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Hua X.-Y.,Fudan University | Hua X.-Y.,Shanghai Key Laboratory of Peripheral Nerve Microsurgery | Li Z.-Y.,Shanghai JiaoTong University | Xu W.-D.,Fudan University | And 7 more authors.
Brain Research | Year: 2012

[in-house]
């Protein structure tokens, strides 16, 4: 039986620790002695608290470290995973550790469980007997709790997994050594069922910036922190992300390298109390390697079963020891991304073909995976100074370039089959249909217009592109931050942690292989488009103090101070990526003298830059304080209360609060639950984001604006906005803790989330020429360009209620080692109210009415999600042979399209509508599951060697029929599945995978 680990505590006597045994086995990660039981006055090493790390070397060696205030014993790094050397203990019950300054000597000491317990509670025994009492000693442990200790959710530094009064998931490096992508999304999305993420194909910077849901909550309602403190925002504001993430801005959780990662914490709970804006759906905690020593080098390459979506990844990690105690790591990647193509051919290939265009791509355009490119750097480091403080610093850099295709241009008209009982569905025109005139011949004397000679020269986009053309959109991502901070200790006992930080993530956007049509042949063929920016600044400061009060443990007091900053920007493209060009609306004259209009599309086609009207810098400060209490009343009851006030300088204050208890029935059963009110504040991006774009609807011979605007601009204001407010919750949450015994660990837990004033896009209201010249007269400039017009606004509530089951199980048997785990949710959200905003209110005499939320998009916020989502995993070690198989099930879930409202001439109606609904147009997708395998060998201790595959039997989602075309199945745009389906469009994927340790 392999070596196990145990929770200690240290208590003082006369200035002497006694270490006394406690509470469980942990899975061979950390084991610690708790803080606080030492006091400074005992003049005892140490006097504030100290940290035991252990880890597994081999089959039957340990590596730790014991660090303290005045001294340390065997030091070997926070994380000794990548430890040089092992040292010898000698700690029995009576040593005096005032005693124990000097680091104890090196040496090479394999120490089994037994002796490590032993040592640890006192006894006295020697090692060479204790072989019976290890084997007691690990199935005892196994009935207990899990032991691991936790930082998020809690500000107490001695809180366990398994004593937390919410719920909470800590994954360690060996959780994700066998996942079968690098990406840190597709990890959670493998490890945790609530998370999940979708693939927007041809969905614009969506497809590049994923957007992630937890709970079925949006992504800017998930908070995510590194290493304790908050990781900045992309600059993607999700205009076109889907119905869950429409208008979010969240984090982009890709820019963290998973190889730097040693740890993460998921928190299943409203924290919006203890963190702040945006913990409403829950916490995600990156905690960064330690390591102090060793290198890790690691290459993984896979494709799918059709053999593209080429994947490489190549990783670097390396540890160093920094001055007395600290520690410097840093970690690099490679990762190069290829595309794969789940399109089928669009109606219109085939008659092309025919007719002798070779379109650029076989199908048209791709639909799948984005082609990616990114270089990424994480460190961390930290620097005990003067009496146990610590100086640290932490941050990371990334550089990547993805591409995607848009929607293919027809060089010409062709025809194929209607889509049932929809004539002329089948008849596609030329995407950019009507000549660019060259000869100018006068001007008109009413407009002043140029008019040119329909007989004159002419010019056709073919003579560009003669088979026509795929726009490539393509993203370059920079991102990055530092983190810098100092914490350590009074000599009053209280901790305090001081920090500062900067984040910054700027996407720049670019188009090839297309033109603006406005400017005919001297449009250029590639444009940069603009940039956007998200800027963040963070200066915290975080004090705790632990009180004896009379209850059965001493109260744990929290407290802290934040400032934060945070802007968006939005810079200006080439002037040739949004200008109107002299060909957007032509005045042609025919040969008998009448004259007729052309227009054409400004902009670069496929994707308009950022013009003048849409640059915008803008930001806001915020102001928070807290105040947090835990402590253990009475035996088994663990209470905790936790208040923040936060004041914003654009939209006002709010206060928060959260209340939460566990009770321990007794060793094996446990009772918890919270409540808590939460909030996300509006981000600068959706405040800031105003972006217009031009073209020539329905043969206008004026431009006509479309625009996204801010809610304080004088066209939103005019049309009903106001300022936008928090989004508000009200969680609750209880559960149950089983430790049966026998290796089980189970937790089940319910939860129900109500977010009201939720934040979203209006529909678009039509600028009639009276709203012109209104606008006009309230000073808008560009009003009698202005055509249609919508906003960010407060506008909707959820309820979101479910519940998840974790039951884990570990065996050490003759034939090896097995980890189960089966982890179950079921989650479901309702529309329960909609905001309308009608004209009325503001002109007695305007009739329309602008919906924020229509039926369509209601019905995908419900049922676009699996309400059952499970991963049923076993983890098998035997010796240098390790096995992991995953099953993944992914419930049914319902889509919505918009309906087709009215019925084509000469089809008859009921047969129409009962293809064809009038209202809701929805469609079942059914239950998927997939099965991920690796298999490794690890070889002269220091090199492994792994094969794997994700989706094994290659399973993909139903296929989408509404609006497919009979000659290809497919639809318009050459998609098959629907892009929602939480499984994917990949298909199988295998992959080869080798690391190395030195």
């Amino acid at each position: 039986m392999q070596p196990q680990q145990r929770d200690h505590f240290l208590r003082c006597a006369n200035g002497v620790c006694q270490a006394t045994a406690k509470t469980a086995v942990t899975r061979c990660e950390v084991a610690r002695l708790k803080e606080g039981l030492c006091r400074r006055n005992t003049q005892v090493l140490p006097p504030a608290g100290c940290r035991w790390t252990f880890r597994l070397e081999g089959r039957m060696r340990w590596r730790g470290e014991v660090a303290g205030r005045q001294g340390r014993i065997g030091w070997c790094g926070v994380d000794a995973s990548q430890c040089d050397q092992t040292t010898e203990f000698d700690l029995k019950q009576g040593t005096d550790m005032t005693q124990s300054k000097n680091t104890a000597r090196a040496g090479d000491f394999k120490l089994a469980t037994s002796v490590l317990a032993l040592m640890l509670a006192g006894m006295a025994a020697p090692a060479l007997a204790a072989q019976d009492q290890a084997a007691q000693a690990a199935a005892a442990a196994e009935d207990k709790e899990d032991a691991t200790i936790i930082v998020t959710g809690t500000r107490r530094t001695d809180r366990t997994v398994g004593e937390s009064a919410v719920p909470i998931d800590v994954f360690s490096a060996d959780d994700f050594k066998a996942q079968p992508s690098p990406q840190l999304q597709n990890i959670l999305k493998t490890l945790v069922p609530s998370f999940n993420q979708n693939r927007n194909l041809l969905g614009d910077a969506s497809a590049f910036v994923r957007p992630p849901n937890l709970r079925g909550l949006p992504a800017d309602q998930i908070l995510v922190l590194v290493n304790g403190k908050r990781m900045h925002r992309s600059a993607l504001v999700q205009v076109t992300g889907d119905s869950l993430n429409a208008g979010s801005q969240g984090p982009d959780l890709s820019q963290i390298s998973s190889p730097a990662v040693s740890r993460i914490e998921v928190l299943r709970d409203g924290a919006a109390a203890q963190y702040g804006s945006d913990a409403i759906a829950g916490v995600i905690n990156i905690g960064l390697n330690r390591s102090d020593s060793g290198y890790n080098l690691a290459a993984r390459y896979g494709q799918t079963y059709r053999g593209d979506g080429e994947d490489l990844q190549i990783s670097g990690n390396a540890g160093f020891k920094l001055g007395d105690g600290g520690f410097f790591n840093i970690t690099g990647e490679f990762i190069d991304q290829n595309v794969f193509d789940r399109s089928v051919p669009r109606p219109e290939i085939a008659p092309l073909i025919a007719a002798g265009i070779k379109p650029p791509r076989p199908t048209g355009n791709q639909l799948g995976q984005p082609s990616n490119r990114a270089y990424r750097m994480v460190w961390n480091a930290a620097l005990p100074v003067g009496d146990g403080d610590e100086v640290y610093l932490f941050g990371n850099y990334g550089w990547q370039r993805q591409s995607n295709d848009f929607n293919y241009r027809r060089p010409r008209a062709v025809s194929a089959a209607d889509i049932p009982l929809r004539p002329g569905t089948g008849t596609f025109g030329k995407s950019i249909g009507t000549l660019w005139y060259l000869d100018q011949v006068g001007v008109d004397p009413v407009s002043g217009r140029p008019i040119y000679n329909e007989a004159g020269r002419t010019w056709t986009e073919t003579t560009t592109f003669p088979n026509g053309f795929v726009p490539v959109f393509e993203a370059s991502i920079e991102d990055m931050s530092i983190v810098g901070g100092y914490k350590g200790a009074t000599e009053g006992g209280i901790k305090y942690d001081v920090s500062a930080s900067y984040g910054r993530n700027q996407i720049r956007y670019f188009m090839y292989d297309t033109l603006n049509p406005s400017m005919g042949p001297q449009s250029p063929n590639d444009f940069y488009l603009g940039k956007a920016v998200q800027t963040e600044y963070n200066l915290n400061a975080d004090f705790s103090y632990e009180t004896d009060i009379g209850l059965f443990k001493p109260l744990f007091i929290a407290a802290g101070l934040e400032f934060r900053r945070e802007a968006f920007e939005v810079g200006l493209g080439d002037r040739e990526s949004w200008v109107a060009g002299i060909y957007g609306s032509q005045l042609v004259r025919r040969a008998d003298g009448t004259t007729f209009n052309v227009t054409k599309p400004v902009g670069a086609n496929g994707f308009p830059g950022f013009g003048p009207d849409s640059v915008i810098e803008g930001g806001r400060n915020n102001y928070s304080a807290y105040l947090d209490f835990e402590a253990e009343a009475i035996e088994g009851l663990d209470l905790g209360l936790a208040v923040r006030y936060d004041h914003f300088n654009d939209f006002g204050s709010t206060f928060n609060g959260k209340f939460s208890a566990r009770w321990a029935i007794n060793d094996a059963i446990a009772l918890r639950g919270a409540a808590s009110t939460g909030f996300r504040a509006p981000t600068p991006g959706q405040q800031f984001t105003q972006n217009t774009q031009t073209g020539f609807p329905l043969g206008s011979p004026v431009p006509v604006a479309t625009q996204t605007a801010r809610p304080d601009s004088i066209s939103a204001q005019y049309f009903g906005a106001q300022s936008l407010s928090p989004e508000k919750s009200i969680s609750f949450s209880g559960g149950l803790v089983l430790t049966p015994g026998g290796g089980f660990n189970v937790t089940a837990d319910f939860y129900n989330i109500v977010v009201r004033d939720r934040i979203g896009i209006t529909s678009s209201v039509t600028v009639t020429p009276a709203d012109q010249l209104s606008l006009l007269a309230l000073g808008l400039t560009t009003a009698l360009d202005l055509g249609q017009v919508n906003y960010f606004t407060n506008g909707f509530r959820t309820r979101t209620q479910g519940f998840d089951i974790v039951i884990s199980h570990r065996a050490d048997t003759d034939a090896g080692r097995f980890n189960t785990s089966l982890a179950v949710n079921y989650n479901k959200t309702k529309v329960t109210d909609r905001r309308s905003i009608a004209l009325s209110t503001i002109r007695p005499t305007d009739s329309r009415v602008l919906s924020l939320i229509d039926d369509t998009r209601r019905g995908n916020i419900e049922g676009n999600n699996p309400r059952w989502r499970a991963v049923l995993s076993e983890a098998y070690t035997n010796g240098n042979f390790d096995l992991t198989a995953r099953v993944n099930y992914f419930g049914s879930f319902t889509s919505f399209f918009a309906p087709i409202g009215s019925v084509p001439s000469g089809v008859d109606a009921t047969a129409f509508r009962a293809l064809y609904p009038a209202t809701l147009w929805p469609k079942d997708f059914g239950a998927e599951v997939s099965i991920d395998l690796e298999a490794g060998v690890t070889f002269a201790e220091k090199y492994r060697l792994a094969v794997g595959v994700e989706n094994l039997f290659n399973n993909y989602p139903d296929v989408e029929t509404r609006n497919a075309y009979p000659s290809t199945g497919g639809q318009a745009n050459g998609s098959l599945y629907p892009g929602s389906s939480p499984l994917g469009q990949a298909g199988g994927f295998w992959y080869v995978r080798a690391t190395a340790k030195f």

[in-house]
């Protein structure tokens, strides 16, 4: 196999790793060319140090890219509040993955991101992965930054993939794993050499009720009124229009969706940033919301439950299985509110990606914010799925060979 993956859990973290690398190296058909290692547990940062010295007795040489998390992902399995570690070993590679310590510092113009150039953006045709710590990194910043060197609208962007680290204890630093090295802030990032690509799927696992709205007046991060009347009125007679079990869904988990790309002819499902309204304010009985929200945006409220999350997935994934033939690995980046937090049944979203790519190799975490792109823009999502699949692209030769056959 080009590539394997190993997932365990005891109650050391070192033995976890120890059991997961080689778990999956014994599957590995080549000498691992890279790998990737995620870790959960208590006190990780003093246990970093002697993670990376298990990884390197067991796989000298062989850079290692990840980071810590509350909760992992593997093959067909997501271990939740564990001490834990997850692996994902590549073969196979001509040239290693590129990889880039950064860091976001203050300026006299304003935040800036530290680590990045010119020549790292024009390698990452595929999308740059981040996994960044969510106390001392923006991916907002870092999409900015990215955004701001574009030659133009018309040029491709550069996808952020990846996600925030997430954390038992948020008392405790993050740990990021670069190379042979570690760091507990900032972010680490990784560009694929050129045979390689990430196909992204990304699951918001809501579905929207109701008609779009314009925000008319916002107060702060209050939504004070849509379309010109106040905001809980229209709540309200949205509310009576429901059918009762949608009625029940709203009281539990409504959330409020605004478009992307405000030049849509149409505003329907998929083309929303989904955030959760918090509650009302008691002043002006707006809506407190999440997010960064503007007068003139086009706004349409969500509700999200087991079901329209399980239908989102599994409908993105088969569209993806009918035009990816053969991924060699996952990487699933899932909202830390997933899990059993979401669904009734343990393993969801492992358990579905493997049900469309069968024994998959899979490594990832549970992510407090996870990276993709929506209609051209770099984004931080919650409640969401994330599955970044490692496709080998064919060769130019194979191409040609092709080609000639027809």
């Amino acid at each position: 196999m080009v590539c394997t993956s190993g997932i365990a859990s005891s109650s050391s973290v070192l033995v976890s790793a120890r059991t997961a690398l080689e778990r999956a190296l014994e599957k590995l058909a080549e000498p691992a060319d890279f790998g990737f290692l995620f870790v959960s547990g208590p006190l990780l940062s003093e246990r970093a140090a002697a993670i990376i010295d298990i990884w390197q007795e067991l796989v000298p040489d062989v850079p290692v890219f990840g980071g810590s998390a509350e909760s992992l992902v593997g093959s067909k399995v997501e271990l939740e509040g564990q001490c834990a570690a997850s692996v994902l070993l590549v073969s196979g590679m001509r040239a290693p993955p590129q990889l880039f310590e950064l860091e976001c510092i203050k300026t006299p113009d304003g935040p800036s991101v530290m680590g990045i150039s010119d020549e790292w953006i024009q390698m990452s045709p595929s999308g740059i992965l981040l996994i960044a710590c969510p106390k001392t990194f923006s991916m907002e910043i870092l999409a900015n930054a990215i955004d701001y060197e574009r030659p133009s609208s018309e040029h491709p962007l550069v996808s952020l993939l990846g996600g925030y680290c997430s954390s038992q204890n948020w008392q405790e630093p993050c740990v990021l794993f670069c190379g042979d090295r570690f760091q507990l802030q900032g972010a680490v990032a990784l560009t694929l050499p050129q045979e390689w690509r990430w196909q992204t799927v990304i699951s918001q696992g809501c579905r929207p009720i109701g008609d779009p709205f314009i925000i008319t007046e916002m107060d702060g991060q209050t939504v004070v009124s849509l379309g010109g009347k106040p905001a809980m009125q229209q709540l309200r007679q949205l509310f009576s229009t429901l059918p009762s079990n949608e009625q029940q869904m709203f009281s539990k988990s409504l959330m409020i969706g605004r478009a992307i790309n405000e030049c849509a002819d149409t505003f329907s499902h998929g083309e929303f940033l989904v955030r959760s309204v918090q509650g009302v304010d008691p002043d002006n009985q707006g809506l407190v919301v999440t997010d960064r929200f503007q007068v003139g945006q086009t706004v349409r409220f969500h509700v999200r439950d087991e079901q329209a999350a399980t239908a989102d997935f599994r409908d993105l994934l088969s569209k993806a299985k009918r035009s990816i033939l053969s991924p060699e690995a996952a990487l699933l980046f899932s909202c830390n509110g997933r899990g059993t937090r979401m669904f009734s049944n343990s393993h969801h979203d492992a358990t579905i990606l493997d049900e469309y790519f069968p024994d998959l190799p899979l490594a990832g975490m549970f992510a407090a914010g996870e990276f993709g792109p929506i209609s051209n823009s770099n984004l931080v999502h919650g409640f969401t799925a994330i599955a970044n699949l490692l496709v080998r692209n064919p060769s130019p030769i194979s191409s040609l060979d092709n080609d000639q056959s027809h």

It has been demonstrated that there could be long range interhemispheric reorganization between bilateral hemispheres after peripheral cross nerve transfer. Our previous studies found a striking dynamic process of interhemispheric functional reorganization in adult rats with cross seventh cervical nerve transfer. But it remains a question whether the extensive interhemispheric functional reorganization after cross nerve transfer depends on connectivities at the cortical or subcortical level. In the present study, 18 rats with cross C7 transfer were concurrently treated with corpus callosotomy while the other 18 were not. Intracortical microstimulation was performed in the primary motor cortex (M1) at intervals of 5, 7, and 10 months postoperatively. The neural electrophysiology study showed that the representation of the injured forepaw appeared in the ipsilateral cortex at 5 months after the cross nerve transfer combined with corpus callosotomy, and it shared great overlapping zones with the representation of the health forepaw. And then, at 7-10 months, the cortical representation of the paralyzed forepaw was still located in the ipsilateral motor cortex, although significantly contracted. In contrast, rats with mere cross nerve transfer still presented interhemispheric reorganization. The results indicated that corpus callosotomy in the early stage after cross C7 transfer may had interrupted the interhemispheric functional reorganization. Combined the present study with our previous research findings, we explored the possible pathway and mechanisms of the interhemispheric functional reorganization. Thus we came to the conclusion that interhemispheric connectivity at the cortical level was essential in establishing the new contralateral control of the paralyzed limb at the initial stage after cross nerve transfer. © 2012 Elsevier B.V. All rights reserved.

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